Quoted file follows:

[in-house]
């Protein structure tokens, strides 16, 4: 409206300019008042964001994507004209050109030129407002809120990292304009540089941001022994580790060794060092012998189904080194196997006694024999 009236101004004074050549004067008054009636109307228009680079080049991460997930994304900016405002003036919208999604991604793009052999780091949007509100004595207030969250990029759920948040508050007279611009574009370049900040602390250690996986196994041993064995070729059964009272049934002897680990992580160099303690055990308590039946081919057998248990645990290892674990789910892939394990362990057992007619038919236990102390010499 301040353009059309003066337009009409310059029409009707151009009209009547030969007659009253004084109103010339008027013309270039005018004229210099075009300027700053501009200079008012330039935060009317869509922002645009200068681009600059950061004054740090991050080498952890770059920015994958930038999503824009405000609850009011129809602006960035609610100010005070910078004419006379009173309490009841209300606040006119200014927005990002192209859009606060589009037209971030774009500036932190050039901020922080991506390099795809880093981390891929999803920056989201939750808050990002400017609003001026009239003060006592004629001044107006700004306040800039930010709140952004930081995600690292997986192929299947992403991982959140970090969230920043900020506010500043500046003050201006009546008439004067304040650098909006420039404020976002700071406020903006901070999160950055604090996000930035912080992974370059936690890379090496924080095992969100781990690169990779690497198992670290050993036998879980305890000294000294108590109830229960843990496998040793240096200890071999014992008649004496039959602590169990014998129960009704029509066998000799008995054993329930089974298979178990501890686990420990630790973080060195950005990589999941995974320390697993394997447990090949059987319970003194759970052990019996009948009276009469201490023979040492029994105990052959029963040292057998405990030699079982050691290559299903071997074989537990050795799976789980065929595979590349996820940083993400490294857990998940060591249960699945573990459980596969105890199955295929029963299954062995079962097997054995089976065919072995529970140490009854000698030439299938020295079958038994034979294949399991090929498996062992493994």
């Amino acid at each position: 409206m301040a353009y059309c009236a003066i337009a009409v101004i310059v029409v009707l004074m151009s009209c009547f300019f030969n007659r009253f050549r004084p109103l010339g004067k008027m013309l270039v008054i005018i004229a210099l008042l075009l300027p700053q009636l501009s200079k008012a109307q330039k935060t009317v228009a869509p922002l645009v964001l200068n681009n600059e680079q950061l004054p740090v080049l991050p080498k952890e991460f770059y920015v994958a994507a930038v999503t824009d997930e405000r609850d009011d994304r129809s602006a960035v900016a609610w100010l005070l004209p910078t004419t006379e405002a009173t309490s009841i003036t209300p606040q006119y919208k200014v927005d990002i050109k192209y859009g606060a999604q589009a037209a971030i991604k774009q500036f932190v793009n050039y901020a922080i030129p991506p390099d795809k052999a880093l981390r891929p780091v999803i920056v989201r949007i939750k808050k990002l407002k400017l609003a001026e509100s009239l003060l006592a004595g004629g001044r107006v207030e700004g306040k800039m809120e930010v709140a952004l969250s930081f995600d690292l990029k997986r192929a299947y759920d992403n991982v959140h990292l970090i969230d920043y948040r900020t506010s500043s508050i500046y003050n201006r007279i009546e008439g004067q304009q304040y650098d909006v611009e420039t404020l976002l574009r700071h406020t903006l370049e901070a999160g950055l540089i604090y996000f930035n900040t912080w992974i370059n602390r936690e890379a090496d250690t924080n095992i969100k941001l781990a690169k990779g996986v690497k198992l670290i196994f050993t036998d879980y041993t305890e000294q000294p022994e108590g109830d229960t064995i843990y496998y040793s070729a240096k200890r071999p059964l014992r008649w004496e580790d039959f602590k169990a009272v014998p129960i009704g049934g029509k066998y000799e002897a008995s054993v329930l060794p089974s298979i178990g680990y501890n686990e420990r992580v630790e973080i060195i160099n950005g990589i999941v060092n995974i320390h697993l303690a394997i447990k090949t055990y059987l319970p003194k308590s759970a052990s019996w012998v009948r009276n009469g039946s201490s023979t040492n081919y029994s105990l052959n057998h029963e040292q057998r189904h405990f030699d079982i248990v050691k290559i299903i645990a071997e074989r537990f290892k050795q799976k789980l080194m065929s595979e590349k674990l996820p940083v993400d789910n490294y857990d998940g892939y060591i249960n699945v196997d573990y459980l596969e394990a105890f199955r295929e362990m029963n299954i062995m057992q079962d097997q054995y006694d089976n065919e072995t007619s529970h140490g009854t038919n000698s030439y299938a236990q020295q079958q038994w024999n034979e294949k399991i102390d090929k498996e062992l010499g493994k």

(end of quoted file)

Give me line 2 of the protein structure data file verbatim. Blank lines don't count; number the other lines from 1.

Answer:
């Protein structure tokens, strides 16, 4: 409206300019008042964001994507004209050109030129407002809120990292304009540089941001022994580790060794060092012998189904080194196997006694024999 009236101004004074050549004067008054009636109307228009680079080049991460997930994304900016405002003036919208999604991604793009052999780091949007509100004595207030969250990029759920948040508050007279611009574009370049900040602390250690996986196994041993064995070729059964009272049934002897680990992580160099303690055990308590039946081919057998248990645990290892674990789910892939394990362990057992007619038919236990102390010499 301040353009059309003066337009009409310059029409009707151009009209009547030969007659009253004084109103010339008027013309270039005018004229210099075009300027700053501009200079008012330039935060009317869509922002645009200068681009600059950061004054740090991050080498952890770059920015994958930038999503824009405000609850009011129809602006960035609610100010005070910078004419006379009173309490009841209300606040006119200014927005990002192209859009606060589009037209971030774009500036932190050039901020922080991506390099795809880093981390891929999803920056989201939750808050990002400017609003001026009239003060006592004629001044107006700004306040800039930010709140952004930081995600690292997986192929299947992403991982959140970090969230920043900020506010500043500046003050201006009546008439004067304040650098909006420039404020976002700071406020903006901070999160950055604090996000930035912080992974370059936690890379090496924080095992969100781990690169990779690497198992670290050993036998879980305890000294000294108590109830229960843990496998040793240096200890071999014992008649004496039959602590169990014998129960009704029509066998000799008995054993329930089974298979178990501890686990420990630790973080060195950005990589999941995974320390697993394997447990090949059987319970003194759970052990019996009948009276009469201490023979040492029994105990052959029963040292057998405990030699079982050691290559299903071997074989537990050795799976789980065929595979590349996820940083993400490294857990998940060591249960699945573990459980596969105890199955295929029963299954062995079962097997054995089976065919072995529970140490009854000698030439299938020295079958038994034979294949399991090929498996062992493994």